Published in: on March 15, 2008 at 4:53 am  Leave a Comment  

Choices and Comprises

When organizing her 10 year circumnavigation, Sherry, co-captain of Soggy Paws, reminded me that life is about comprises. At first, I wasn’t thrilled with the idea of comprising because it implied I would have to do something I didn’t want to do. Rather I thought of life as a series of choices. I could choose to sail solo or I could choose to go with my mate. Either way, I quickly realized there would be much comprising along the way. So, I chose to comprise.

My plans for a solo circumnavigation are still at the top of my list, but how I go about it has taken a wiser approach. I have to remind myself to take baby steps;  meet challenges little by little, build upon my current skills, complete previously started projects, and spend at least one hour a day making progress toward my goal. When I say one hour a day I mean a minimum of one hour per day when I am working as a school counselor and a minimum of 4 hours per day when I am not. No, I am not yet ready to quit my day job. That would be financial suicide.

What I am willing to do, is spend more time honing my writing for publication skills and less time blogging. Afterall, earning money as a writer is part of my plan for subsistence, and as Tania Aebi so aptly points out, if I’m going to write I will need things to write about. So, stay tuned, as I will continue to update my blog weekly. For now, I need to go look at the next step in completing the pram, then rewrite an article started months ago.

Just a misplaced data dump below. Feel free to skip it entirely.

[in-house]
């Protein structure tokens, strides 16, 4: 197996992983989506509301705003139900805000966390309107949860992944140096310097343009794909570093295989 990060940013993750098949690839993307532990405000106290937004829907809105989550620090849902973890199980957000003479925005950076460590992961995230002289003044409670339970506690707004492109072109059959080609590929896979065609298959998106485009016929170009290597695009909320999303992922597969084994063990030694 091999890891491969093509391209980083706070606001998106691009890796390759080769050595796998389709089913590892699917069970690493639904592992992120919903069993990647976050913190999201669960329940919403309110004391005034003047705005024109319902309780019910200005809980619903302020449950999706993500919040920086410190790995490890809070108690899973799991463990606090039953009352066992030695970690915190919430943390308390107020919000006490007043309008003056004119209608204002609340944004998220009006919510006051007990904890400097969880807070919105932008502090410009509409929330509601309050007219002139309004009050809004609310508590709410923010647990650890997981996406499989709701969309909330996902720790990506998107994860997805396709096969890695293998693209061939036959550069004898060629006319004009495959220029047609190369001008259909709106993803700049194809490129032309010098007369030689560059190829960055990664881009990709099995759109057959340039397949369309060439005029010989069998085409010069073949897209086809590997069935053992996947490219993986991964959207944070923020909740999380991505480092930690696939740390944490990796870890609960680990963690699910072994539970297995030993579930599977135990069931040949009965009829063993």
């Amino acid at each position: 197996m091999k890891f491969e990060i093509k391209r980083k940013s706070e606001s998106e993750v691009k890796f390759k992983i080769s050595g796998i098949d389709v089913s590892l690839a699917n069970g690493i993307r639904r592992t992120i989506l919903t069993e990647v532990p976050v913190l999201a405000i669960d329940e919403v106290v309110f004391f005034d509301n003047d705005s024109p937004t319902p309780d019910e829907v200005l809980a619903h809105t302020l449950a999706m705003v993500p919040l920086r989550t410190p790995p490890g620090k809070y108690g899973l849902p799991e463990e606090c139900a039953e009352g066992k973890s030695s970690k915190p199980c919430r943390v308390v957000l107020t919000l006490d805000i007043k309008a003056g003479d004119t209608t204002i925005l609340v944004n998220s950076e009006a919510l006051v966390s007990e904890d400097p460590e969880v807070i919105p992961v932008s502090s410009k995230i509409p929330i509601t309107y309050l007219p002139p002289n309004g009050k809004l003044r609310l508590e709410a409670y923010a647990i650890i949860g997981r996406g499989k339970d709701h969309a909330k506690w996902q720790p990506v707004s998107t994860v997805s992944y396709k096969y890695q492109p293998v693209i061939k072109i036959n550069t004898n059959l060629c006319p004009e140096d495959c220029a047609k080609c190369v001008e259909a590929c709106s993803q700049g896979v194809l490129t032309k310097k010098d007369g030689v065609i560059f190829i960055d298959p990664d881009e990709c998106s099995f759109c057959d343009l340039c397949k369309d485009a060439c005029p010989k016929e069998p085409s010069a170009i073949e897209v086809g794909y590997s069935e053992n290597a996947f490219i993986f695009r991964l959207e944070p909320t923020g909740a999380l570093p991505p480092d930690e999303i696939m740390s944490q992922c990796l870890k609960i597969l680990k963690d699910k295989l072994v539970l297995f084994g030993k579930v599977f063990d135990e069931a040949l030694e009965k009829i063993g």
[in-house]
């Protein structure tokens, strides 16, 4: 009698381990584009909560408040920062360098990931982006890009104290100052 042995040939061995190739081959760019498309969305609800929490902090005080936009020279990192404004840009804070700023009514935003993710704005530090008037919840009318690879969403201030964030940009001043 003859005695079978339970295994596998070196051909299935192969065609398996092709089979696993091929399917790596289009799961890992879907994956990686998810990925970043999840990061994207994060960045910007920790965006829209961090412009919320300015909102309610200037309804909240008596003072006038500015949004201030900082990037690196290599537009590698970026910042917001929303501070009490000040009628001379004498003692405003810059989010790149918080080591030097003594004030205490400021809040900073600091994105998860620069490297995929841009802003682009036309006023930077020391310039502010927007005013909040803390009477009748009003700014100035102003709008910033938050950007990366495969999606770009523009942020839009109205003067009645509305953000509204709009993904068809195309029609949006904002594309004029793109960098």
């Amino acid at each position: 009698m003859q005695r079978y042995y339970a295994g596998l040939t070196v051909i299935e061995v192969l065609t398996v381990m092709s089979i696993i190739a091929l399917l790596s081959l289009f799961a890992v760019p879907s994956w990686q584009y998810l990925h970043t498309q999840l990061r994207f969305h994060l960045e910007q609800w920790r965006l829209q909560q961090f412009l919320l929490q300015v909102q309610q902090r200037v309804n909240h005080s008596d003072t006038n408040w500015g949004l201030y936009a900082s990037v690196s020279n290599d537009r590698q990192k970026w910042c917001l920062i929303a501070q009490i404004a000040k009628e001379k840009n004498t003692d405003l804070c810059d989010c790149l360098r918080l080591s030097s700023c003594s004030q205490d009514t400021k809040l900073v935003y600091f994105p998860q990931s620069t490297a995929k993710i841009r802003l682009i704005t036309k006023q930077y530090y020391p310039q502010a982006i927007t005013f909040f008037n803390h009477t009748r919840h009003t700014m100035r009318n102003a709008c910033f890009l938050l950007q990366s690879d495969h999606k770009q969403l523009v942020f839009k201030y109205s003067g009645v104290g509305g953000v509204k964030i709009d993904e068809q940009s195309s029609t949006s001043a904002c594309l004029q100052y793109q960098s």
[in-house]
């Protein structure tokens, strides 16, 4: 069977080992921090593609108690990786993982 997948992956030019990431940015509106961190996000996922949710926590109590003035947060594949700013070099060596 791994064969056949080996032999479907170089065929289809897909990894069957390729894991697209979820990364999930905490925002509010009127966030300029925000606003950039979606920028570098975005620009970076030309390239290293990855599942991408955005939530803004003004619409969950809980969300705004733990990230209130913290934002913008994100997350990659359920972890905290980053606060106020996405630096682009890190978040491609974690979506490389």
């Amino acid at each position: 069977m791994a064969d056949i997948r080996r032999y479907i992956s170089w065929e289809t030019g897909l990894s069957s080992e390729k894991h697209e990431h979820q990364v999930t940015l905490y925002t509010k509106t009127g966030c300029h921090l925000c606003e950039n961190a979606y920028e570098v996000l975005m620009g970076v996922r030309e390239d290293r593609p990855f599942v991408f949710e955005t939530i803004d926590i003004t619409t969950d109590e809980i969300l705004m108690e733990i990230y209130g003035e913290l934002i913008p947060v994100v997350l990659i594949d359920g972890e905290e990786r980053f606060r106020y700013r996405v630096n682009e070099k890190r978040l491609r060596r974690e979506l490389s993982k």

Published in: on March 10, 2008 at 10:45 pm  Comments (1)  

Just follow the plan. . .

According to Women’s Health Training Guide (2008) all you have to do is follow their plan for a healthier body. Sounds so simple, follow the plan. That’s what building the pram was about, following the plan. Finally when I am adding the plates for the main sheet block and bouyancy bags the plans make sense. Measure 750 mm from the transom forward to place the main sheet block which is to be 60 x 150 mm. Dern, after the entire process I finally read the paragraph in the booklet, analyzed plan #1/10 and understood exactly what needed to be done.

Tomorrow, my sawyer will cut the pieces and I can proceed with sanding off the epoxy that I painted on the entire floorboard last week not realizing that I have to glue these final pieces to bare wood. What’s a little more sanding. Funny, how I always seem to be taking a few steps backward.